In my practice, I had a nine-month-old client who would not eat anything other than chocolate. These muffins helped wean her off chocolate mudcakes, while we worked towards improving her overall diet. With older children, it’s always a good idea to involve them in the process.
Let them help you make this recipe and see the surprise on their faces, when they realise zucchini tastes really, really good!
- 1 cup (180g) zucchini, grated
- 1/2 cup (125g) sweet potato, steamed, pureed
- 1 egg
- 2 ripe bananas
- 1/3 cup (50g) coconut sugar
- 1/3 cup (80ml) maple syrup
- 1/3 cup (80ml) coconut oil, melted
- 1 cup (160g) brown rice flour
- 1/2 tsp baking powder
- 1 tsp baking soda
- 2 tbs cacao powder
- 1 tbs carob powder
- 1 tsp vanilla extract or powder
- Pinch sea salt
- 1/3 cup (35g) dark chocolate buds (optional)
- Preheat the oven to 180*C. Place the zucchini in a clean tea towel and squeeze to remove excess water.
- Place the zucchini, sweet potato, egg, banana, coconut sugar, maple syrup and coconut oil in a food processor and process on high speed.
- Add the rice flour, baking powder, baking soda, cacao powder, carob powder, vanilla powder and sea salt.
- Process on high speed until smooth consistency is reached. Gently fold in the chocolate chips by hand. To make mini muffins, use mini paper inserts and add 1-2 tbs of batter per muffin.
- Cook for 30 - 35 mins or until a cake tester comes out clean.
Fail-safe veggie recipe 4: Supercharged bolognaise.
Fussy eaters won’t be able to detect the vegetables in this bolognaise recipe. Spaghetti bolognaise will always be a childhood favourite. To increase the nutrients we have added spinach, sweet potato and butternut pumpkin, combined with dried apricots and cinnamon to charm even the trickiest taste buds. It’s the perfect dish for the whole family.
For small babies, puree thoroughly and add salt only for the older family members. Experiment with different noodles such as rice spirals, buckwheat soba noodles or wholemeal spelt spaghetti, to keep them wanting more! Recipe, serving size, prep time and ingredients on my website here.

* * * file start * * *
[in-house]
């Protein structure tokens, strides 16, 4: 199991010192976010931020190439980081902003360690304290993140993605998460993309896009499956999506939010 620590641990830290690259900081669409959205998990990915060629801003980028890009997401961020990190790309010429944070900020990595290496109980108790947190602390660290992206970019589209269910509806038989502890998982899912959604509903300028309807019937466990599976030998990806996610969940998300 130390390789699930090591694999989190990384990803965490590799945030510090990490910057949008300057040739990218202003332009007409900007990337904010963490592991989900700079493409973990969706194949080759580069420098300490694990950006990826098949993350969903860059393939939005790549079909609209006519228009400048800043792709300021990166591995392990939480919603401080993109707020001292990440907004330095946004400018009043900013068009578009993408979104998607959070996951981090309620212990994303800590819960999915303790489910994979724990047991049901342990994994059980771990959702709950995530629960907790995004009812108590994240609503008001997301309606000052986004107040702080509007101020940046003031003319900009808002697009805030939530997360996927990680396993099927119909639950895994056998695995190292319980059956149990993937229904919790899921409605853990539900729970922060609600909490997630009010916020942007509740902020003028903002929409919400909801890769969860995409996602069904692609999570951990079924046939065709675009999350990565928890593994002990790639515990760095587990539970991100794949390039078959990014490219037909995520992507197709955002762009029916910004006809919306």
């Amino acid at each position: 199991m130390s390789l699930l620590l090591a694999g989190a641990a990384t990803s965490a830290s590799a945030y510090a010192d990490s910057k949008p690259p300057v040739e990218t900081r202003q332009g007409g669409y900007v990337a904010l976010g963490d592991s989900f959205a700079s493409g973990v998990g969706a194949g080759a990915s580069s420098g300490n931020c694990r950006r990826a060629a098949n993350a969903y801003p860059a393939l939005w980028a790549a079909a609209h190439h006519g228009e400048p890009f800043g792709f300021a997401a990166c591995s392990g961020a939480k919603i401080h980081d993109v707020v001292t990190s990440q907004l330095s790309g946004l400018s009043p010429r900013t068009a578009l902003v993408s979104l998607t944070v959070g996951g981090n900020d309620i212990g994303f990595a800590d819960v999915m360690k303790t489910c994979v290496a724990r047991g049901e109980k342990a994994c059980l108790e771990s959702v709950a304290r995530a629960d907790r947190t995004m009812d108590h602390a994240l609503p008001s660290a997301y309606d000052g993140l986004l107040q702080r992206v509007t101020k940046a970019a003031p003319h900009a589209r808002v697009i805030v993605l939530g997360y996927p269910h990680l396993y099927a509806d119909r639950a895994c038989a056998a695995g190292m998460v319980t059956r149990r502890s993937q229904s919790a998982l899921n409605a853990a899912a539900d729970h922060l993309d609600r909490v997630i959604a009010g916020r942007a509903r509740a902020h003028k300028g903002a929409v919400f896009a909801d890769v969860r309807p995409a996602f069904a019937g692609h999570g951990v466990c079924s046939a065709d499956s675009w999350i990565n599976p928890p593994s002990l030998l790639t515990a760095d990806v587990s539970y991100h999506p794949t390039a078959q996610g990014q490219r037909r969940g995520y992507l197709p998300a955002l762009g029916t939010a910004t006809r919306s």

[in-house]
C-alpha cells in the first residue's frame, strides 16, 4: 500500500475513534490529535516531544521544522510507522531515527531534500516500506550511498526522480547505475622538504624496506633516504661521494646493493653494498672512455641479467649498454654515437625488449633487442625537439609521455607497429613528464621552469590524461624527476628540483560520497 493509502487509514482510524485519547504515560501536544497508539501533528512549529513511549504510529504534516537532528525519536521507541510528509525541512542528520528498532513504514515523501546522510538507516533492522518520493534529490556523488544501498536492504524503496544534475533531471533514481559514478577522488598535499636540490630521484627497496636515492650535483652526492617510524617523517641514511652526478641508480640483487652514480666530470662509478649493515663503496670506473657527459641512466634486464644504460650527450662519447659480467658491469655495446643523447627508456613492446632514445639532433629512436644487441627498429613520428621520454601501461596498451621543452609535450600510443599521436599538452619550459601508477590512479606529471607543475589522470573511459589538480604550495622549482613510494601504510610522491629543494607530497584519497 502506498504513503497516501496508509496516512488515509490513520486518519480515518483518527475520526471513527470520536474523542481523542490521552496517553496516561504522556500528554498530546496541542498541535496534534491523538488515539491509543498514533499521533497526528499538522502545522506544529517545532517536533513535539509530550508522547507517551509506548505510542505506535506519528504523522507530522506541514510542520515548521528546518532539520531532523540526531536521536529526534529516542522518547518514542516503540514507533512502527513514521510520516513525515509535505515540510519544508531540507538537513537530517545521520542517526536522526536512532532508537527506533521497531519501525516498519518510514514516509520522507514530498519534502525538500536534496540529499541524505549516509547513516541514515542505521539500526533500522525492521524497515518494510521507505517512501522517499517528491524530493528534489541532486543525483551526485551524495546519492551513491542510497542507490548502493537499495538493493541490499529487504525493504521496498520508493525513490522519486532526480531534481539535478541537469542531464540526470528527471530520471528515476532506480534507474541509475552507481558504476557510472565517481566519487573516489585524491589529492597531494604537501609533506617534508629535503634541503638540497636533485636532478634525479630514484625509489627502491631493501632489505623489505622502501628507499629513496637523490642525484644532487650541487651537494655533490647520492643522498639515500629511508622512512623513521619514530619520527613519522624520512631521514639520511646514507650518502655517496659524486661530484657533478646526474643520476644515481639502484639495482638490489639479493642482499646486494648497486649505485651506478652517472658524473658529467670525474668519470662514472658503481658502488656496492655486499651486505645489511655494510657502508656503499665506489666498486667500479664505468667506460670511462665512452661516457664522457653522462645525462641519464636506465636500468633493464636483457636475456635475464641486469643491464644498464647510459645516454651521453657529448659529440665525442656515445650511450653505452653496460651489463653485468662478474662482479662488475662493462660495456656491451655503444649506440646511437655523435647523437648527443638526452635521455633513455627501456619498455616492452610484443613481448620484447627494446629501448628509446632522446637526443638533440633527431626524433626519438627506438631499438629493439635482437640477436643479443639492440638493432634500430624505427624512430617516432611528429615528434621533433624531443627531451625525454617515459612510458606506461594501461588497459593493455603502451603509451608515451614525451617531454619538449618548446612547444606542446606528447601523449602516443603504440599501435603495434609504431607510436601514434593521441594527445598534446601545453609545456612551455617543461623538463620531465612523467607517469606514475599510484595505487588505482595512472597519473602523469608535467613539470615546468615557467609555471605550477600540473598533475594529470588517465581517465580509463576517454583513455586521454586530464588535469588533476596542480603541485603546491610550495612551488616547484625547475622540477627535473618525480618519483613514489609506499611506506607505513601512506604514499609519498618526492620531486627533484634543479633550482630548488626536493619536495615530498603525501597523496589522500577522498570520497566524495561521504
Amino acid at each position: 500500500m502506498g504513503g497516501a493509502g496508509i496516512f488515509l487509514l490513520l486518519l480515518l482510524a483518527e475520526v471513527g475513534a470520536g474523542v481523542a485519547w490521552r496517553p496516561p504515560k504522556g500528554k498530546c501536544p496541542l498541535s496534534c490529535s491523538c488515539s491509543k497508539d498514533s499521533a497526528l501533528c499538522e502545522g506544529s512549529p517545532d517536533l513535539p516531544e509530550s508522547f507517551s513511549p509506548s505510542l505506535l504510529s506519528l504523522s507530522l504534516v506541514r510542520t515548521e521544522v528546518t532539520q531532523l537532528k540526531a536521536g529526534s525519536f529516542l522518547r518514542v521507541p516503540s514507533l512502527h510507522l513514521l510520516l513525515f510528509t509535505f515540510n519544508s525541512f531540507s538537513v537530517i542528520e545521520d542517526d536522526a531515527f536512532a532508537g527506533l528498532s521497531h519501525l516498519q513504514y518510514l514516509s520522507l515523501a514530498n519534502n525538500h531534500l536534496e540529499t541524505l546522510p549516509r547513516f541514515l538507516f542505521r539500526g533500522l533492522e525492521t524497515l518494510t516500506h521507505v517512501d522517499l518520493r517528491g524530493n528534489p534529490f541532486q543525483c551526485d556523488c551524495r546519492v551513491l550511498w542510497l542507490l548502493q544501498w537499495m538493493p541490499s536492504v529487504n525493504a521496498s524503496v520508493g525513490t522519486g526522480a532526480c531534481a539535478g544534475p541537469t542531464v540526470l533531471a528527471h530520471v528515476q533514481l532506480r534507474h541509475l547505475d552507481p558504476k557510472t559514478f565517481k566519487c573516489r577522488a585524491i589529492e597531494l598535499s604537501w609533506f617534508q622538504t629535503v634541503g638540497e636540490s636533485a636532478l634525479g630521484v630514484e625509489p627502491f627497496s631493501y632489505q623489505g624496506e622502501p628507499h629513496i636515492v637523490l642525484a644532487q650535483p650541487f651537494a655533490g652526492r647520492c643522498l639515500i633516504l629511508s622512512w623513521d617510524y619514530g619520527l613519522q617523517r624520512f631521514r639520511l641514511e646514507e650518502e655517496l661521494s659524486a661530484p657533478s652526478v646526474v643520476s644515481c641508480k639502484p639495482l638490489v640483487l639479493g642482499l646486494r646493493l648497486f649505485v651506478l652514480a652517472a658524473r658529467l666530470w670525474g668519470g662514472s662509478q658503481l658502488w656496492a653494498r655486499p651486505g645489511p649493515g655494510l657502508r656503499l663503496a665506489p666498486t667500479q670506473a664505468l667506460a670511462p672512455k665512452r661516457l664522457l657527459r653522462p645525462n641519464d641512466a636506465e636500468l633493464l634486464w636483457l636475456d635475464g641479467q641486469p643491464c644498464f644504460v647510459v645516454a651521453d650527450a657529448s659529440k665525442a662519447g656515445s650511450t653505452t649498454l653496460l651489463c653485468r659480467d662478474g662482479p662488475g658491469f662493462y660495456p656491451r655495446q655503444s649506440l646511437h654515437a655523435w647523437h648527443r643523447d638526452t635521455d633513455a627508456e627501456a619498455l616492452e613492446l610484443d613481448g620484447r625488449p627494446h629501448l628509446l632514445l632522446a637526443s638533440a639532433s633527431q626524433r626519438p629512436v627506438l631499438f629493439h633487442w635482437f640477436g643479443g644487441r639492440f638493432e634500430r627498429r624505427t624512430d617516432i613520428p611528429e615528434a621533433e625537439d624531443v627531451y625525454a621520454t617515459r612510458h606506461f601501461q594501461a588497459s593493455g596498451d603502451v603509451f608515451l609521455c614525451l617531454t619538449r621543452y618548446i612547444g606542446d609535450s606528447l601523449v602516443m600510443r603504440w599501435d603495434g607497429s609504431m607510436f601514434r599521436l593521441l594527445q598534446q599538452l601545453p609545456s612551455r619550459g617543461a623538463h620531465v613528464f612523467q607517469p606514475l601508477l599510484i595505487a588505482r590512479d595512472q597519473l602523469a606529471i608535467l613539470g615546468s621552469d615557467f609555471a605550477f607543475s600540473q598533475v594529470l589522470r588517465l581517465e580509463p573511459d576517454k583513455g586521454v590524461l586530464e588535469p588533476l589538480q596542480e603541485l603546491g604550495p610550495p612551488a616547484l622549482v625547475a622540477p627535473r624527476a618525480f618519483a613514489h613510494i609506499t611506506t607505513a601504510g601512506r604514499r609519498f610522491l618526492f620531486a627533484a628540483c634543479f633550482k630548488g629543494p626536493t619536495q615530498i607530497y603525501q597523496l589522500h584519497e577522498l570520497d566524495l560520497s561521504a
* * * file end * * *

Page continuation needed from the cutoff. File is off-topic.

Fail-safe veggie recipe 5: Chicken nuggets with cauliflower.
An excellent alternative to store-bought versions, these chicken nuggets are a firm favourite in my home, with an added nutritional boost from the cauliflower. Try with homemade tomato sauce or for a school-friendly version, replace almond meal with shredded coconut.
- 1 cup (90g) rice breadcrumbs
- 1/2 cup (60g) almond meal
- 1 tsp sea salt
- 1/2 cup (60g) arrowroot
- 1/2 cup (125g) cauliflower puree
- 3 large eggs, lightly beaten
- 500g chicken tenderloins or breast, skinless cut into nugget-sized pieces
- 1-2 tbs coconut oil for frying
- In a medium-sized bowl, combine the breadcrumbs, almond meal and 1/2 tsp salt and mix together.
- In a separate bowl place the arrowroot powder. In a shallow bowl, combine the cauliflower puree and egg and whisk together using a fork.
- Place the chicken nuggets on a large plate and sprinkle with the remaining salt.
- Dip each chunk separately into arrowroot powder then into the egg mix and then finally into the breadcrumbs.
- Press down firmly to ensure each nugget has a thick coating of breadcrumb mix.
- Coat a large frypan with 1-2 tbs coconut oil and place over medium heat.
- Place the nuggets in the pan and make sure they are not touching each other, so there is enough room to turn them over.
- Cook for approx. three to four mins on each side, or until golden brown.
To learn more about Mandy Sacher please visit the Wholesome Child website, or connect with Mandy on Instagram and Facebook. Her book “Wholesome Child: A Complete Nutrition Guide and Cookbook” is available to purchase online and through the iTunes store.